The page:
Almost as if to put an exclamation point on the weekend, the band played "Maze" as their encore. This marked the first time in the bands long history of performing the song that they have placed it in the encore of a show. But if that wasn't enough, they followed it with three additional songs, ending the night at an energetic peak by rounding things out with "Wilson."

Phish continues their summer tour with stops in the Northeast, celebrating July 4th weekend at Fenway Park, before wrapping up at Alpine Valley. Trey Anastasio will return to the region, though, performing two nights at LOCKN' Festival with Trey Anastasio Band and a special collaboration set with Tedeschi Trucks Band before closing out the summer with Phish at Dick's Sporting Goods Park near Denver.

Clearly Mike Gordon will be voted King of the Chesapeake Crabs

When you perform in the heart of the Chesapeake Watershed, local phans make their opinion known.

Clearly Mike Gordon will be voted King of the Chesapeake Crabs

Setlist

Setlist

Setlist


Click here to see the setlist for Phish's performance at Merriweaher Post Pavilion  on June 22, 2019 

Click here to see the setlist for Phish's performance at Merriweaher Post Pavilion  on June 23, 2019 

Photo Gallery

Photo Gallery

Photo Gallery


Enjoy photos by our photographer Sean Chagnon of Eye of The Storm Photography.

Social Media Posts

Social Media Posts

Social Media 


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On the bus at Merriweather Post Pavilion and wanted to share this journal entry from Phish rehearsals earlier this month with you all ????? I’ll make it quick - today’s key to the universe, via bass notes. I’ve said for years that music is balancing acts, for it to become religious. I changed my mind!! Like balancing melody (being free) and oomph (grounding things). Now I realize it’s both always, no balancing required. Bassists want more punch and oomph even in their first high school bands, so how in the world can someone like Phil Lesh have so much oomph while being so free and melodic always? Today, after a day and a half of Phish jamming, in the middle of a jam I realized it’s not by balancing those things! It’s by having both fully, always. Every single note has oomph, whether it’s going up or down from the last one, no matter what part of the scale or the bar, whether it varies or not from all the other patterns, whether the music and lyrics that set it all up feel fresh or something that’s happened before — and every note and phrase has melody, too,100%. It doesn’t matter WHAT you’re playing, especially when there are deeper intentions, like oomph, melody, flow, joy, nirvana, anything that connects you with Mother Earth, that which is primal. Thirty-six years of jamming doesn’t hurt this equation, though it happens with my other band, too! I can’t believe the two incredible John/Jons I get to play with as drummers - Fish practices eight hours a day, and his drumming is absolutely, absolutely a wave like a surfer would ride upon, flowing in gorgeous polyrhythms, smashing against the Oahu shore. After all these years I do not believe I get to surf on that rhythm, allowing oomph and melody when the bass will play itself like it did this afternoon. - Mike™ ? @rene_huemer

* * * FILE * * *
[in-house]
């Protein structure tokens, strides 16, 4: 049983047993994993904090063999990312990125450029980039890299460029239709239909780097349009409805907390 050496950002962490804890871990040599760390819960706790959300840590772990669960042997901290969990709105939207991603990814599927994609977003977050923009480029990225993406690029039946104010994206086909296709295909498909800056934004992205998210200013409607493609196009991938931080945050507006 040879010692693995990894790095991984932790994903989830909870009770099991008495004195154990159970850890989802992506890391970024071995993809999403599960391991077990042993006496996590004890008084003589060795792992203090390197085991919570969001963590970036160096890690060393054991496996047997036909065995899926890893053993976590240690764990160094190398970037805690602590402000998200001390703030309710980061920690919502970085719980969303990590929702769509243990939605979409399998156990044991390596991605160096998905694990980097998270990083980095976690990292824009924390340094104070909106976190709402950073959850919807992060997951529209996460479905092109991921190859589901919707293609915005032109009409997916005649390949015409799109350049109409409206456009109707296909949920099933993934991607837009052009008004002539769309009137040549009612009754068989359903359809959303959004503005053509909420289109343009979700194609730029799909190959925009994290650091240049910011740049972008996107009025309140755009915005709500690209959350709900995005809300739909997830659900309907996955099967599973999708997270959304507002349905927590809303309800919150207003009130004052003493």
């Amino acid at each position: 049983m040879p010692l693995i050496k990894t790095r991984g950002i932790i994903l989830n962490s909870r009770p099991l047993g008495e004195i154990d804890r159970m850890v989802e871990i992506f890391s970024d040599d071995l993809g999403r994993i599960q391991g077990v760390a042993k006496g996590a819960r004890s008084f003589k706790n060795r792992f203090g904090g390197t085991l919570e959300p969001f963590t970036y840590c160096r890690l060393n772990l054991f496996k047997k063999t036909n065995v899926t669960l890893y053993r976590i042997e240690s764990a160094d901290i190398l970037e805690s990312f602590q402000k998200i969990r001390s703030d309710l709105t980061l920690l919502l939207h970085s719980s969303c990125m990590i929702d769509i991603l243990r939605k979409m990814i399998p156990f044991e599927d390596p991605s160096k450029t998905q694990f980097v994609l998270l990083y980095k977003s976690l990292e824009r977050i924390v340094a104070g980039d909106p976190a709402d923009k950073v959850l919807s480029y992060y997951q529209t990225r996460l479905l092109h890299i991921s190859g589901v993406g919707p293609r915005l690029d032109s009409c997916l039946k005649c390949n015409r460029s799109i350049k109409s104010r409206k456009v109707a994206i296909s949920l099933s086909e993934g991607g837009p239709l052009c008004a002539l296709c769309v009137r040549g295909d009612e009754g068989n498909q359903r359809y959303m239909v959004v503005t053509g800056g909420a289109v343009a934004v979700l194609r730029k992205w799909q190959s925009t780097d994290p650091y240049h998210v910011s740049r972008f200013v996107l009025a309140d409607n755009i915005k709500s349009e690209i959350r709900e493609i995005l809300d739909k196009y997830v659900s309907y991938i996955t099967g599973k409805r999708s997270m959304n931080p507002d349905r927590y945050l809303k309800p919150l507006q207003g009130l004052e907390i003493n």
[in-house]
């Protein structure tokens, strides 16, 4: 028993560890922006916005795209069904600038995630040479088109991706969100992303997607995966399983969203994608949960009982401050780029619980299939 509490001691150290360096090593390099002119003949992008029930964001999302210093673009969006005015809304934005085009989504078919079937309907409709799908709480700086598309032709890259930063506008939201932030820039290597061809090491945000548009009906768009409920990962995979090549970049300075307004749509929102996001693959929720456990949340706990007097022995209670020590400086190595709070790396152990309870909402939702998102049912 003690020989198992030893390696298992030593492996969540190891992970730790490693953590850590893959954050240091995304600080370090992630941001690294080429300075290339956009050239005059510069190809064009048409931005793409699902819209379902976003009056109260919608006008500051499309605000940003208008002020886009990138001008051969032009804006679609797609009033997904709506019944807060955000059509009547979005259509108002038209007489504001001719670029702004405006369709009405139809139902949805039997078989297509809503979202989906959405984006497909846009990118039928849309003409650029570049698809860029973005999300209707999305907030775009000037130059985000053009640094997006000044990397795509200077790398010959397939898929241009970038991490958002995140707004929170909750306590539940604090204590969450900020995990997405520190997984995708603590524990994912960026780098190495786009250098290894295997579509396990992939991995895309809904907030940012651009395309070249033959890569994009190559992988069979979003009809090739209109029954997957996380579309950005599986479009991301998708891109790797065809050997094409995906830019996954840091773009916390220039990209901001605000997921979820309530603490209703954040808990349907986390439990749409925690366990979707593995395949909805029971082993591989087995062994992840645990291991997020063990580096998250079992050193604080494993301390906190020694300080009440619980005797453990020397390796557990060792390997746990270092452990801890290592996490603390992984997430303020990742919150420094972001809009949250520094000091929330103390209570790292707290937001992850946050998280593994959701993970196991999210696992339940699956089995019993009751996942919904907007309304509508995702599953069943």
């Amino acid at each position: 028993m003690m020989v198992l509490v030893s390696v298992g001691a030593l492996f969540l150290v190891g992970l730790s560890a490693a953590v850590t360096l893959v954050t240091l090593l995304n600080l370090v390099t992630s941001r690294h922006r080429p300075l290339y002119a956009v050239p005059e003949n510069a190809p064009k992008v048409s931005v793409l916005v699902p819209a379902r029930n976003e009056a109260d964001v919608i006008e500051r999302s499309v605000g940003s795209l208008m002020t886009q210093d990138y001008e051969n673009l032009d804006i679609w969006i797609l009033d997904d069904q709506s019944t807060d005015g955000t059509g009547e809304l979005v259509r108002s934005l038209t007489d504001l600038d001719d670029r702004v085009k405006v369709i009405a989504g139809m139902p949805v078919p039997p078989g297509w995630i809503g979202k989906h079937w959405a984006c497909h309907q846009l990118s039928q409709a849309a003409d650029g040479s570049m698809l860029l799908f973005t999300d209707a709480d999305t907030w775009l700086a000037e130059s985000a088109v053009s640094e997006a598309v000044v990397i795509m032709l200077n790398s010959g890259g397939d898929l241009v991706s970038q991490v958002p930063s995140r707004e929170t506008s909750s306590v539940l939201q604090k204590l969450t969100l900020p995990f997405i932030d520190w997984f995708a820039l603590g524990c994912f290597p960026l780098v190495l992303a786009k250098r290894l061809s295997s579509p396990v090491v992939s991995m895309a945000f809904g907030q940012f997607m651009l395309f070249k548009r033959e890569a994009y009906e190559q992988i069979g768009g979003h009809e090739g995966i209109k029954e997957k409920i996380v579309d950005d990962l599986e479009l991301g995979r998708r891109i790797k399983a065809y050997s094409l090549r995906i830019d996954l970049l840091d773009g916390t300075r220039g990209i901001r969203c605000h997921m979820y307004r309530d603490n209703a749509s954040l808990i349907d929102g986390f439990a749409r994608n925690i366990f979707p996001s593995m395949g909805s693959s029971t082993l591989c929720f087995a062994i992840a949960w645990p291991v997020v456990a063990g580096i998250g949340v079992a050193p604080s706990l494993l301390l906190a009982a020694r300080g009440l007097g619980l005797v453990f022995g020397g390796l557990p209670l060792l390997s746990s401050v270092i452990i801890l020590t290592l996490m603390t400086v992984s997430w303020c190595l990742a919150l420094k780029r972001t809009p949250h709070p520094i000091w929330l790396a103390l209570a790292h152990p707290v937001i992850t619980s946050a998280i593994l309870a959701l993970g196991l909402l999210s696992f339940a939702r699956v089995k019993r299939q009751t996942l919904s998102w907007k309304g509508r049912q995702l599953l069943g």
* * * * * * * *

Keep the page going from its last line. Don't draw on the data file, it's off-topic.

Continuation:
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Musings about this past weekend.

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About the author
Seth Gordon-Lipkin

Seth Gordon-Lipkin

Seth caught the bug of live music after seeing Elton John play the MCI Center at the age of 10 and has been frequenting DC"s concert venues since moving to our nation's capital in 2006. A dedicated fan of the jam band scene, Seth has logged countless miles attending upwards of 70 Phish shows, dozens of Umphrey's McGee shows, and trips to LOCKN' and Peach festivals. Also an activist, you're likely to spot Seth registering voters with Headcount at DC's local music venues.